I was born in the sweltering piedmont of North Carolina. Same as my mother. And my mother’s mother. And her mother. And her mother was born into slavery, a child of the plantation master in this very place. Her memories of the mistress rocking on top of her adolescent body with a rocking chair have stayed with my family, along with her love for God and the Black Church.
For generations – both in the Black community at large and within my southern family – the Black Church has been more than a place of worship, religion, and spirituality. It has been the impetus of our communities and the source of so many things that the world has denied us –Agency, Leadership, Identity, and Voice – enclosed within a unique, Black sonic space.
My first encounters with sound were in this space. A Black, evangelical, southern space. Filled with foot-stompin’ and hand-clappin’ oom-pahs, tambourine shakes, and syncopated rhythms. Drum fills, extended chords on a Hammond organ, and the voices of a choir full of vibrato, scoops, and spirit under the lead singer’s melismas. The high-pitched exclamations of agreement from “church mothers,” and the song-like declarations from the pastor. This communal sonic space was full of sound, but all about feeling, reacting, and the recontextualization of our identity and place within the world around us.
As I grew older, I began engaging in art music. I was fascinated by the drama of classical music– the blending of timbres, the tension and release, and the rigorous contrapuntal development of all the “great” works of the past. Every note sounded like it was perfectly placed, yet, I couldn’t help but feel like something was missing. I loved this music, but it wasn’t quite resonating with me the way I thought it should.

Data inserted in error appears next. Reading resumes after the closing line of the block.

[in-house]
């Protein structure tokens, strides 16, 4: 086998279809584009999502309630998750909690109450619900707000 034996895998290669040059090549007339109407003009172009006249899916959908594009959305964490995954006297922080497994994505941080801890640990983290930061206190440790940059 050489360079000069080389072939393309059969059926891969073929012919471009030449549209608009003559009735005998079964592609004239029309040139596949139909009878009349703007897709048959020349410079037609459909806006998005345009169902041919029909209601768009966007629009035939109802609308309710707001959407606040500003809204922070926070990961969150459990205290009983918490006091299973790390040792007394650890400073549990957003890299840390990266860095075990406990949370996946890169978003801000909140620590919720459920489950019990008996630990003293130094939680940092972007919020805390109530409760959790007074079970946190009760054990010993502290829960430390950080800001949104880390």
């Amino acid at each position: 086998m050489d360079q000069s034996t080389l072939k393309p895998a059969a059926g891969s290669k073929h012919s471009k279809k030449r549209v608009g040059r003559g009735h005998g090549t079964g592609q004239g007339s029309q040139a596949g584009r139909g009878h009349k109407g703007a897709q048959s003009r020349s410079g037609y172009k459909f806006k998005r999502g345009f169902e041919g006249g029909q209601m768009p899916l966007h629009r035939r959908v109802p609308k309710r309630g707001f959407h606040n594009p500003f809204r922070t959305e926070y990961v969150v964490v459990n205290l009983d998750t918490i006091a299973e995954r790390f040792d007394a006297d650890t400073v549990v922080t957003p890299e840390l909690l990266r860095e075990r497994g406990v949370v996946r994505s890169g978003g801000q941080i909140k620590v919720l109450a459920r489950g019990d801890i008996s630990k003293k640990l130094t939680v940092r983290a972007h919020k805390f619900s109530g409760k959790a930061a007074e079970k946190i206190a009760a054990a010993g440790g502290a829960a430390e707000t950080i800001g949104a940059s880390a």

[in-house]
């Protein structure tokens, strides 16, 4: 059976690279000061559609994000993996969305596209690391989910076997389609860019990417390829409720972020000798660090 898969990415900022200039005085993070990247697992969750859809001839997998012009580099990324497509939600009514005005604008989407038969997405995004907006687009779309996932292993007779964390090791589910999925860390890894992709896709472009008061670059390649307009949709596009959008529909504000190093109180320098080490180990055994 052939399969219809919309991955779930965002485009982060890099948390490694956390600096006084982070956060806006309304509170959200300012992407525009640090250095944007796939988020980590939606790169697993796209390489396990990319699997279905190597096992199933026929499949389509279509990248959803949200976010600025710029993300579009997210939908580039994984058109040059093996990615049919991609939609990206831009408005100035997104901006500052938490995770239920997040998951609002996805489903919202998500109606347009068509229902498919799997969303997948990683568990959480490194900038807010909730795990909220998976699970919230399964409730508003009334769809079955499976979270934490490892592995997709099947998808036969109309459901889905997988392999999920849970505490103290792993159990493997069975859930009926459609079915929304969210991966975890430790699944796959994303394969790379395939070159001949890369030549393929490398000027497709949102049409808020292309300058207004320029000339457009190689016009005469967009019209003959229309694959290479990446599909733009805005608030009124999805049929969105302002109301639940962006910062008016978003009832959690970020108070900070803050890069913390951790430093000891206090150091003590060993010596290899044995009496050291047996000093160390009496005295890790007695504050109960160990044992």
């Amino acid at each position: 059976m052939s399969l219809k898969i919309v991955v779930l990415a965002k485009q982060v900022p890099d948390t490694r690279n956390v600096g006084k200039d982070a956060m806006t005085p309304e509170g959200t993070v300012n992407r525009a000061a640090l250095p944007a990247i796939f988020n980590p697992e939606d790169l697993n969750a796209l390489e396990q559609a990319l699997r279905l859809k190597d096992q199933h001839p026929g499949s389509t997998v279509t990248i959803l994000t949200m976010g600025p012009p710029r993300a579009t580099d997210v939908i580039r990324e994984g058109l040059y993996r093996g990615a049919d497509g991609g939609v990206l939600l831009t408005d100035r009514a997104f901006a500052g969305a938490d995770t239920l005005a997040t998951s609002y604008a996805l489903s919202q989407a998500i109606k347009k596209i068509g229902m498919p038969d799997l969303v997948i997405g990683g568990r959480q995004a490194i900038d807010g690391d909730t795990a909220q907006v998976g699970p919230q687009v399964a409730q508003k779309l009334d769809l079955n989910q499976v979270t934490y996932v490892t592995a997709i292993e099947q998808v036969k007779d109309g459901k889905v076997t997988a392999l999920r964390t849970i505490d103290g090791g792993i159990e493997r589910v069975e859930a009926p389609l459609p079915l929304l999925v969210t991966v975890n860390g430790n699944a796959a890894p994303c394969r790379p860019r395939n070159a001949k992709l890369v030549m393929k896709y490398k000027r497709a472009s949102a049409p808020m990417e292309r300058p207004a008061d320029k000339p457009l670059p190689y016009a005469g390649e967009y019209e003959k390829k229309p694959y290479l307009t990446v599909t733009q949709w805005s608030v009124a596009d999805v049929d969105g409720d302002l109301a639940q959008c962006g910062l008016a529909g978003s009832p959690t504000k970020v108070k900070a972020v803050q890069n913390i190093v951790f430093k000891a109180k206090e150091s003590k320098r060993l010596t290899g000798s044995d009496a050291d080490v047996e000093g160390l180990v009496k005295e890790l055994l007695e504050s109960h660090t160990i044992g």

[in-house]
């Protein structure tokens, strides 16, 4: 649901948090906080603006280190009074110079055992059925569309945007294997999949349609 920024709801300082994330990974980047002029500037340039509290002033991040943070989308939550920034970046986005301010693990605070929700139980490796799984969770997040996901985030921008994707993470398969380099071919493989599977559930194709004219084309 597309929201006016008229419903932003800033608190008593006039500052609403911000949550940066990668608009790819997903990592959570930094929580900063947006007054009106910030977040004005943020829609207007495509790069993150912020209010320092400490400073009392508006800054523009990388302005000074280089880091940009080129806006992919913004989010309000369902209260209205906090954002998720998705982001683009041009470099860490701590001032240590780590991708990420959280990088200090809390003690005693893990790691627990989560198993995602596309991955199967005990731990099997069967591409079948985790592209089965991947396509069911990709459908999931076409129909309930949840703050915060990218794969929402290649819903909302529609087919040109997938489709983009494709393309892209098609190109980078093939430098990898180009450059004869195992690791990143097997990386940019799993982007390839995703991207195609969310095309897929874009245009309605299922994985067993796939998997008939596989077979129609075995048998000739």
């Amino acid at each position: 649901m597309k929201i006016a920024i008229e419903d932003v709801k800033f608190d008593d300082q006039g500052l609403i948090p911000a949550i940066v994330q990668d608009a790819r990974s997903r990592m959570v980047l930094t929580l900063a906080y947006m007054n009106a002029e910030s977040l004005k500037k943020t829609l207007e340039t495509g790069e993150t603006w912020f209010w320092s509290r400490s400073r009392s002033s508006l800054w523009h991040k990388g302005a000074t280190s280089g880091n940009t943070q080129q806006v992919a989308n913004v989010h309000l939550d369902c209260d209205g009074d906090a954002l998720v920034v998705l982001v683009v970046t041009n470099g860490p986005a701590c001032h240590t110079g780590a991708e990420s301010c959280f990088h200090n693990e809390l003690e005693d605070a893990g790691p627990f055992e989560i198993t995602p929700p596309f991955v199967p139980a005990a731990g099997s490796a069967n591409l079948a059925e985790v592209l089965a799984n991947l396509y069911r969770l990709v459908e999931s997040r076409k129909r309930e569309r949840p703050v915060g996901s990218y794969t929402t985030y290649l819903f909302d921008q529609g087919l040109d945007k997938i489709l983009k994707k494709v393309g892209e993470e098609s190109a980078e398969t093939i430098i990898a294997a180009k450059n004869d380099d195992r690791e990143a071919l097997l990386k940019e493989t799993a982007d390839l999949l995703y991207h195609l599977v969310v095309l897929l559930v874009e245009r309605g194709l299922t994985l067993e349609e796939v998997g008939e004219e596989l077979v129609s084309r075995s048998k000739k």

I still remember the first time I heard Julius Eastman’s Stay On It. Both my mind and my body were on fire. For me, listening to this piece was an indescribably beautiful, visceral, and spiritual experience. I felt as if the music was inviting me to hear with my whole body as if to feel the piece was to hear the piece. Shortly after, I heard Amiri Baraka’s It’s Nation Time for the first time. Baraka’s use of voice and contextualized sound to create agency, identity, and community within a non-physical sonic space was powerful, and again, reminded me of my first encounters with sound.
These encounters gave me insight on how to reframe my childhood experiences of sound outside the context of the Black Church sonic space in my own work. These artists made me feel connected to my heritage and my past in a way that also defied stereotypes of "the Black sound,” and knowing their work helped dilute the “otherness” I felt as a Black artist interested in art music. More specifically, as a Black artist interested in exploring sound as both an intellectual and evocative object, an object that can be used to foster community and identity, and a Black sonic space outside of the realm of spirituals, these embodied encounters were life-changing.
Creative interests include mapping aural gestures to gestural recognition technology and exploring VR platforms as a tool for experiencing immersive, intimate musical moments. Her music has been featured across the United States at the NYC Electronic Music Festival, SCI National Conference, SPLICE Institute, Electroacoustic Barn Dance, West Fork New Music Festival, and Bowling Green Graduate Conference. She has presented research at the NC Music Educators Association Conference, ECU Research and Creative Arts Week, and Darkwater Women in Music Festival. From 2018-2019, Brittany served as composer-in-residence for the PCS/ECU Young Composers Project. Current projects include commissions from JACK Quartet as an inaugural member of JACK Studio, Margins Guitar Collective, and bassist Kate Alexandra. She is currently pursuing a Ph.D in Music Composition at Duke University as a Dean’s Graduate Fellow.
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